If this is your first time using Arduino and Gemma, take a look at Adafruit Gemma M0 or Introducing Gemma to get a guided tour.  You'll also want to be sure the Adafruit_NeoPixel library is installed in Arduino:

(Sketch > Include Library > Manage Libraries...)

In the demo video, we're using the Strandtest code that comes with the Neopixel library.  Strandtest is great to start with, but it's a little bit "loud" for a necklace.  

Here is some slightly quieter code that displays a gorgeous rainbow effect with three different modes for variations in speed and interest.

Go to your Tools menu and select Gemma from the list of boards.  Plug your Gemma into your computer via the onboard USB port.  Press the "reset" button on your Gemma and wait for the blinky red light, then click the upload button in Arduino.

#include <Adafruit_NeoPixel.h>

#define PIN 1

Adafruit_NeoPixel pixels = Adafruit_NeoPixel(40, PIN);

uint8_t  mode   = 0, // Current animation effect
         offset = 0;
uint32_t color  = 0X00A4B3; // Starting color
uint32_t prevTime; 

void setup() {
  pixels.begin();
  pixels.setBrightness(40); // 1/3 brightness
  prevTime = millis();
}

void loop() {
  uint8_t  i;
  uint32_t t;

  switch(mode) {
    
   case 0: //rainbow hold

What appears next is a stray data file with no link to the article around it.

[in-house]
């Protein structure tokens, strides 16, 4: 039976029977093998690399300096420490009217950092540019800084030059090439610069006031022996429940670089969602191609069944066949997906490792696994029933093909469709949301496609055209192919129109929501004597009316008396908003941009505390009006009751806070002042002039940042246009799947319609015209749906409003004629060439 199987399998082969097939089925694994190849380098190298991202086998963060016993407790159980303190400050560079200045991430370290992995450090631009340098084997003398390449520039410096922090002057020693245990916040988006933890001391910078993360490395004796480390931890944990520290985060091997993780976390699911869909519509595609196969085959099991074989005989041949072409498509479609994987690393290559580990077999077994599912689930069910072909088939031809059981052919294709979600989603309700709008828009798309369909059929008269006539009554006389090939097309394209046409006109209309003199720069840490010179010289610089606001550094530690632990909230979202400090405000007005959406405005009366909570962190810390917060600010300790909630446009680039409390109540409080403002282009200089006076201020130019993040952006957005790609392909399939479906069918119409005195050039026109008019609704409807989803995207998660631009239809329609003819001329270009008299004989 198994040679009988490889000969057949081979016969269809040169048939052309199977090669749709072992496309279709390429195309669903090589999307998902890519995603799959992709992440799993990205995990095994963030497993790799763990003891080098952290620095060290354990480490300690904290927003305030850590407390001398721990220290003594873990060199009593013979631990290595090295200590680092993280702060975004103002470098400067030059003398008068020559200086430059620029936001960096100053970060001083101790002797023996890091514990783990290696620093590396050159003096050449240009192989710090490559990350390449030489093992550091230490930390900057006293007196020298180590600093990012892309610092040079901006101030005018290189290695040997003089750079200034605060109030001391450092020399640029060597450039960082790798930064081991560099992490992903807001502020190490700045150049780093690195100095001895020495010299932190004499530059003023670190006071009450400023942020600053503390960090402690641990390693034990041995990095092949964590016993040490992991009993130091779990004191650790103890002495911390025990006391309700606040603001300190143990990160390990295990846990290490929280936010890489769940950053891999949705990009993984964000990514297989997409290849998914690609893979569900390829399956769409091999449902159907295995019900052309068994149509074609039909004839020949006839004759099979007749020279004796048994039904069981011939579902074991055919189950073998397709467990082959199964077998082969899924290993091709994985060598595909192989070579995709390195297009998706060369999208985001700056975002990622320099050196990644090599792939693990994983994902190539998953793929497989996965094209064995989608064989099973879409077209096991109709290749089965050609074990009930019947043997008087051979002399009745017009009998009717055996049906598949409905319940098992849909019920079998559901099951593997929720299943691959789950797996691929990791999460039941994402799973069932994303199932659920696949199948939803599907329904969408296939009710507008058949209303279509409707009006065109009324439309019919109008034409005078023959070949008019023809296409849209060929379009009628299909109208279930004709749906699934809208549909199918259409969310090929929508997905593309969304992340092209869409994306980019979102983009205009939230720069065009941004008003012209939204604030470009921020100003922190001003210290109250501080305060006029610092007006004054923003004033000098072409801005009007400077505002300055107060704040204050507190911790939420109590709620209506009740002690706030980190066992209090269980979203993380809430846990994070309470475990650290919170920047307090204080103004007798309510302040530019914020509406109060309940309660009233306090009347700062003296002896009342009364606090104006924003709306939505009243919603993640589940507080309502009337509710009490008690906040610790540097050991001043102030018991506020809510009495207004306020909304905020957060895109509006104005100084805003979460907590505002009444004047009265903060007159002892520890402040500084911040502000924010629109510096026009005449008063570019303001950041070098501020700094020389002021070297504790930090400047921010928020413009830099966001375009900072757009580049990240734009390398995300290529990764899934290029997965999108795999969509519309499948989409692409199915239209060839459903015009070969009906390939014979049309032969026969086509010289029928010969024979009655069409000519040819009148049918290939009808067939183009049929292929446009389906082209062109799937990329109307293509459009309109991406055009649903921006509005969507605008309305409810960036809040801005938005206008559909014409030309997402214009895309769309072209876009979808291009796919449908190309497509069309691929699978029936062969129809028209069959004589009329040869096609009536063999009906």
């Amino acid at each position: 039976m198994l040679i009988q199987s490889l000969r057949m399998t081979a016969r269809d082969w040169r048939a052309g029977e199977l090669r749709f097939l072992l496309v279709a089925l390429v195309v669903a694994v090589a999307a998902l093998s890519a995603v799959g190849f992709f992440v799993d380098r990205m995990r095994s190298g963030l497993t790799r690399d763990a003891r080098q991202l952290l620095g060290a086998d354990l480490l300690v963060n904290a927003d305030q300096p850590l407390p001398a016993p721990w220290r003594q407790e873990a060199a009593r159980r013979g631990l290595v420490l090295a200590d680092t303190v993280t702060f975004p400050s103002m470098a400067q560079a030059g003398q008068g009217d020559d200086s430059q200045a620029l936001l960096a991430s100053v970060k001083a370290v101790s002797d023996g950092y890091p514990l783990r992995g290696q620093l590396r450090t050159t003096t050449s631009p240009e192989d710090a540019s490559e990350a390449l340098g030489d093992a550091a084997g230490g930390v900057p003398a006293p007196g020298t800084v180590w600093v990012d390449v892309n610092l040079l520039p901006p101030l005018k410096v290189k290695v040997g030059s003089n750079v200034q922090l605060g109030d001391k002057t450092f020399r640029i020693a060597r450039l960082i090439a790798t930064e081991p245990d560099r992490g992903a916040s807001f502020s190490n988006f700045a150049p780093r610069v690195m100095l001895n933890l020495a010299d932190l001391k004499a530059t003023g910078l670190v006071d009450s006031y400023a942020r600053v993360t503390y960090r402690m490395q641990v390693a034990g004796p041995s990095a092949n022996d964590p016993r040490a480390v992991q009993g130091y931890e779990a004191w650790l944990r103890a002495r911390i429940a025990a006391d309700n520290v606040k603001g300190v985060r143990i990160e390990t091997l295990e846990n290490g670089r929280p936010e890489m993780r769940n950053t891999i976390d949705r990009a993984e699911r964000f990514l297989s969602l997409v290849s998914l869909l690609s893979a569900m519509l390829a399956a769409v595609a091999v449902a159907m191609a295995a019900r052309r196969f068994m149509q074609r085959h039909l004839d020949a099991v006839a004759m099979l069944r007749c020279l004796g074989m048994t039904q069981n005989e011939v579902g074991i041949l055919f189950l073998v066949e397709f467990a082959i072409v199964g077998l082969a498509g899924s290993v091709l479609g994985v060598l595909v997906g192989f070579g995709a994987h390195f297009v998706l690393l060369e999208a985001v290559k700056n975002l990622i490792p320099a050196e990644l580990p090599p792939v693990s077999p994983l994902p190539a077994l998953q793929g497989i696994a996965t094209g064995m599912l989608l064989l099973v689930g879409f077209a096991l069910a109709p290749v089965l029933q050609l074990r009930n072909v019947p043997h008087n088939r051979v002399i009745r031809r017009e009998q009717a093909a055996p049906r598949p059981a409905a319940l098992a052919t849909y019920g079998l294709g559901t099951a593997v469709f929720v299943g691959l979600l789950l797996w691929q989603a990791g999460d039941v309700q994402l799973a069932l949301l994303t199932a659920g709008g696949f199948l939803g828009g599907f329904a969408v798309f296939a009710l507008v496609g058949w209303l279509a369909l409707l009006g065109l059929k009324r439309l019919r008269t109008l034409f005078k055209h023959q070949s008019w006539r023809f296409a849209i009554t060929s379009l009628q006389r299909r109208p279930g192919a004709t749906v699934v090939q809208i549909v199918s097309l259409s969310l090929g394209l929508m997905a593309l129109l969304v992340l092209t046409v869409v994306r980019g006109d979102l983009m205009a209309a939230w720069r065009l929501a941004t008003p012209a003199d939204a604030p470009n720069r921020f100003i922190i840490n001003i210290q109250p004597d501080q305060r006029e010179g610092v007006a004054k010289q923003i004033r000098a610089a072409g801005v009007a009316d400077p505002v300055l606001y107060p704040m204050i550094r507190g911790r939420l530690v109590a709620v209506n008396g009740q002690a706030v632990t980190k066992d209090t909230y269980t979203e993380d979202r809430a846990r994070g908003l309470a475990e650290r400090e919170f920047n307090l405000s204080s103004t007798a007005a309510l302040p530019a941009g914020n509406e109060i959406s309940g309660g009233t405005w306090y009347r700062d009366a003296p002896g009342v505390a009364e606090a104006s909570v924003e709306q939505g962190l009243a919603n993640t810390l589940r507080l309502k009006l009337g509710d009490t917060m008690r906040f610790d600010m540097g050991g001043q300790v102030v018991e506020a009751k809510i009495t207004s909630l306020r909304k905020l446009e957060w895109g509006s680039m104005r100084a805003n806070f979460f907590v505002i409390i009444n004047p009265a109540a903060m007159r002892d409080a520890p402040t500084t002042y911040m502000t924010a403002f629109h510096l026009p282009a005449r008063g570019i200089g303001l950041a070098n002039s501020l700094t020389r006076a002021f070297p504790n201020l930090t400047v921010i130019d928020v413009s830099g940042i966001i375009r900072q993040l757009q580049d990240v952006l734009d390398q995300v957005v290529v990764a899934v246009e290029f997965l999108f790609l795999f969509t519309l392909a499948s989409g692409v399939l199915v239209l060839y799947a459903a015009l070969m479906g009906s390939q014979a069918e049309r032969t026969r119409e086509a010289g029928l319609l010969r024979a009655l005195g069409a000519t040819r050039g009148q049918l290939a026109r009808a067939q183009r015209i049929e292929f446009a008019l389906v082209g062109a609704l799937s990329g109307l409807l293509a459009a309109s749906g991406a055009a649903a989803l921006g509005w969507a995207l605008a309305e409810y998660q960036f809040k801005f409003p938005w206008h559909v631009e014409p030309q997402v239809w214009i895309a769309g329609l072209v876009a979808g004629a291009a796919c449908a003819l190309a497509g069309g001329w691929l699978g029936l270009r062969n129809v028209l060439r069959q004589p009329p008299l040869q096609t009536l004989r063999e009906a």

rainbowHold(20);
    delay(500);
    break;
    
   case 1: //rainbow cycle slow
    rainbowCycleslow(20);
    delay(50);
    break;
       
   case 2: //rainbow cycle fast 
    rainbowCycle(5);
    delay(50);
    break;
  }

  t = millis();
  if((t - prevTime) > 8000) {      // Every 8 seconds...
    mode++;                        // Next mode
    if(mode > 3) {                 // End of modes?
      mode = 0;                    // Start modes over
      color >>= 8;                 // Next color R->G->B
      if(!color) color = 0xB300A4; // Reset color
    }
    for(i=0; i<32; i++) pixels.setPixelColor(i, 0);
    prevTime = t;
    
  }

  
}
void rainbow(uint8_t wait) {
  uint16_t i, j;

  for(j=0; j<256; j++) {
    for(i=0; i<pixels.numPixels(); i++) {
      pixels.setPixelColor(i, Wheel((i+j) & 255));
    }
    pixels.show();
    delay(wait);
  }
}

void rainbowCycle(uint8_t wait) {
  uint16_t r, j;

  for(j=0; j<256*6; j++) { // 6 cycles of all colors on wheel